February 20, 2018

Speaking in Public: Using Humor and Wit

Public Speaking Books , Speaker's Bookshelf , The Buckley Experience , Public Speaking , Presentation Tips , 30th Anniversary , Speaking in Public

Thirty years ago, The Buckley School launched its flagship program and our founder Reid Buckley published his first book on public speaking. To mark the anniversary this year, we’ll be featuring instructional excerpts from that book - "Speaking in Public: Buckley’s Techniques for Winning Arguments and Getting Your Point Across" - along with our occasional notes on his words.


"The comforting thing to know is that one is not born with the gift for clever repartee. It is a developable talent."

– Reid Buckley, writing about humor and wit in Speaking in Public

At The Buckley School, we urge speakers to bring humor and wit to their speeches whenever they can and when it’s appropriate. That often leads to a discussion about what constitutes wit, which one is more valuable, and whether someone who lacks a natural sense for being funny or making the quick comeback can develop humor, wit or both. 

We’ve pulled excerpts from Reid’s book in which he shares his views on wit.*


From Chapter 10: A Grab Bag of Useful Tips


Without it a public speaker is mortally handicapped. In a scale of value, wit wins over humor. Decisions may more often be gained by the fortuitous turn of phrase than by the logic recommending them. Ronald Reagan quite clearly lost his debate against Jimmy Carter on domestic issues, judged by the soundness and coherence of the individual points raised; but he won the night, and the presidency by his since famous summation beginning, “There you go again!”


At the same time he launched the school, Reid Buckley published this, his first book on public speaking.

On overuse—and short shelf life

Something to remark about the witticism right away, because apropos is how quickly it becomes tired. President Reagan fell into the habit of resurrecting that phrase in his second presidential campaign, and it palled. It was but tepidly responded to by crowd titterings. Fritz Mondale similarly overused his “Where’s the beef?” crack, which, when he first let it fly, was inspired.


Defining wit vs. humor

In what consist the differences between wit and humor? Webster treats the word exhaustively…. "Wit consists typically in a neat turn of speech by which disconnected ideas are unexpectedly associated."

Note from these definitions the role that intelligence plays in wit. In the importance of this ingredient is where it differs from humor. Webster goes on to say under synonyms: “WIT is more purely intellectual than humor and implies swift perception of the incongruous; it is primarily verbal in its expression and depends for its effect chiefly on ingenuity or unexpectedness of turn….HUMOR commonly implies broader human sympathies than wit."


The pitfalls of having a wit in the house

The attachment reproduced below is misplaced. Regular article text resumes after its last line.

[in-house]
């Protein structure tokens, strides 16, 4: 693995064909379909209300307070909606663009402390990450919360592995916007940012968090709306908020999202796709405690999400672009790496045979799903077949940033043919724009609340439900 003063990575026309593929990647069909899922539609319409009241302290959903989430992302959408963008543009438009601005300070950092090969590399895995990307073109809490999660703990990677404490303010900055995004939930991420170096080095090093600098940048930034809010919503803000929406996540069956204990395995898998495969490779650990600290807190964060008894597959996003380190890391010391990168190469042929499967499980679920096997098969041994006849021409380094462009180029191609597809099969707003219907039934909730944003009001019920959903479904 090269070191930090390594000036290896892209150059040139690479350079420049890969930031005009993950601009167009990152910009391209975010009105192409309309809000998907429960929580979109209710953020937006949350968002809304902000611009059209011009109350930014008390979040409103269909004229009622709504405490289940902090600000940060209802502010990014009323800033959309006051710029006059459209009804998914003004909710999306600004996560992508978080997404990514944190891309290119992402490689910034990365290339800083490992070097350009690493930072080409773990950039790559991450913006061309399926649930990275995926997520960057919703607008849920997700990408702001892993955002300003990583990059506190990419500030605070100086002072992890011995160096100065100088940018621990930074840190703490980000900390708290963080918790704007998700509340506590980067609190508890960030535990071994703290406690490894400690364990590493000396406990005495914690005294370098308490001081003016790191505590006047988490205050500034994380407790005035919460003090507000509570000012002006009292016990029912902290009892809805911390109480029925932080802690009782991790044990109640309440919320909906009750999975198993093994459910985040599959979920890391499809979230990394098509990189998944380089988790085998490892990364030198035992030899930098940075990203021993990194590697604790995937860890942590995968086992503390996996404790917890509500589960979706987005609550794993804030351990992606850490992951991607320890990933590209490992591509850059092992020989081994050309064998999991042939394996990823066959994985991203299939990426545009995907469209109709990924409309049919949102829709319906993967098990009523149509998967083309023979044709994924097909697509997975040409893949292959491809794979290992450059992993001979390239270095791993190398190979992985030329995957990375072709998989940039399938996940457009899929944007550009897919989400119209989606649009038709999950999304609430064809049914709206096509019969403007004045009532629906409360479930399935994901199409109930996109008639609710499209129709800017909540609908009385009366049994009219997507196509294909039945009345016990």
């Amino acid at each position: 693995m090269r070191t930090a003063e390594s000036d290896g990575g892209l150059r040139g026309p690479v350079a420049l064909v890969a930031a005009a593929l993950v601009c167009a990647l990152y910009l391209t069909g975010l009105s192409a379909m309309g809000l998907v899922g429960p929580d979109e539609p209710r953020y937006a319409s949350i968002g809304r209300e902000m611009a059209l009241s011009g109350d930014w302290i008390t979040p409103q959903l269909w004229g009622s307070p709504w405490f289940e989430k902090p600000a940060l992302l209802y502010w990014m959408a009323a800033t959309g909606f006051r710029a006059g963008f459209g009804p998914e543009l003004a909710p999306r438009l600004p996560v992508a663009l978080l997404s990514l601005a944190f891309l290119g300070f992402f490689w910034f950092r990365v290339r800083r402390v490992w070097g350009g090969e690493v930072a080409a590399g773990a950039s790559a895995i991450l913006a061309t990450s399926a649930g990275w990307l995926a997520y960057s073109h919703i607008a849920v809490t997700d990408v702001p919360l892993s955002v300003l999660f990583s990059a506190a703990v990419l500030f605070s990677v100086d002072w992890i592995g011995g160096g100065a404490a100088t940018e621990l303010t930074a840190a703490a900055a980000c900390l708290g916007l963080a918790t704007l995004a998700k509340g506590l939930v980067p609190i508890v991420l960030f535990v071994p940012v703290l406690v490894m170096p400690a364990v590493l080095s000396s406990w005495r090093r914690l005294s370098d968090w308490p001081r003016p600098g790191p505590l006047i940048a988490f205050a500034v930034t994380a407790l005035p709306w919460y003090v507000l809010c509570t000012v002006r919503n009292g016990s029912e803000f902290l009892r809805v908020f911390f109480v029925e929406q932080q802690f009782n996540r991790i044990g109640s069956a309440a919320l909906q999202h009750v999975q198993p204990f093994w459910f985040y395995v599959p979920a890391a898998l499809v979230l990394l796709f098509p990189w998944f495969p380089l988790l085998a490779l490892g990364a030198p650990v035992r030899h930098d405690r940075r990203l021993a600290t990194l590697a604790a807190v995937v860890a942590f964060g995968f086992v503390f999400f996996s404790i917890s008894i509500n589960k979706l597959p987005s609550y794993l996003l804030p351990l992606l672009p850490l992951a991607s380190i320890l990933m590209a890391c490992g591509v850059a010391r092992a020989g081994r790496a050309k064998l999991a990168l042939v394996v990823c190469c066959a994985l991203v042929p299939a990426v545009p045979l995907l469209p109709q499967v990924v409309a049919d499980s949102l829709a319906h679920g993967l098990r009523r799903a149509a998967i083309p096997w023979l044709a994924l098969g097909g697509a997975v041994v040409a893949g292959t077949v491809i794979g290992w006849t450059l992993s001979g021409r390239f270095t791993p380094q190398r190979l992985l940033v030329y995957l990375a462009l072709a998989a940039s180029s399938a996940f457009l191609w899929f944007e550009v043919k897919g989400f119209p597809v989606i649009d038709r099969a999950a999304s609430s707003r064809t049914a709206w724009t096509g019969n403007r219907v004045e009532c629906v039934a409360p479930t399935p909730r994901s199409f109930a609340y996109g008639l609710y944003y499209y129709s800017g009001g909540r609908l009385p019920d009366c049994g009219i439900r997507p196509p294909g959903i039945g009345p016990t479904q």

Many people filled with the milk of humankindness are humorous, though they lack wit; many exceptionally witty people are dryly intellectual and are lacking in those instant human sympathies.

Dickens was especially gifted with human sympathy and his works are in part wonderfully funny; but had he more wit, he might have been saved from his excessive sentimentality. Anthony Burgess today is a consummate comic writer but his intellectuality typically subverts his novels because his characters are subjected to an excess of cruel wit.

There is a quality of bloodlust in wit; one goes on with one’s witticism for the jugular. Sentimentalists may be slobs, but they are nice slobs; the person notorious for his or her sharp wit may not be a person one would care closely to associate with.


You don’t have to be born with (w)it

The comforting thing to know is that one is not born with the gift for clever repartee. It is a developable talent for the speaker’s arsenal. It does require keen intelligence—not profundity, a certain shallowness being more characteristic of the famous wit—and quickness. The natural intelligence cannot be augmented, but anybody’s wit can be sharpened by use: by engaging in debate, by imagining before an event circumstances in which one might confront difficult questions and what one might answer to them.


More dangerous than humor: Consider yourself warned

Now witticisms can be even more dangerous than humor when they misfire. If one flubs a joke, the audience may shrug sympathetically, even laugh at one, perhaps—one may hope—with a modicum of sympathy. But the witticism that bombs is painful, intellectually uncouth, making listeners deeply uncomfortable, at once putting in questions the smarts of the perpetrator. When what may sound like a witticism ignites in the mind, hesitate just an instant before delivering it.


*Reid Buckley so relished wit that he managed to get in a witty last word. Well before he died on April 14, 2014, Reid had a marble headstone carved and placed at Quaker Cemetery in Camden. In cahoots with the groundskeeper, he arranged to have grass grow over the lower third, only to be revealed after his death. The grass was covering a line that read: Shut up at last.

**We’ve edited this excerpt for length (as in, to reduce it). If you’d like to read the complete text, we have copies of "Speaking In Public" available, so feel free to get in touch if you’d like a book of your own!

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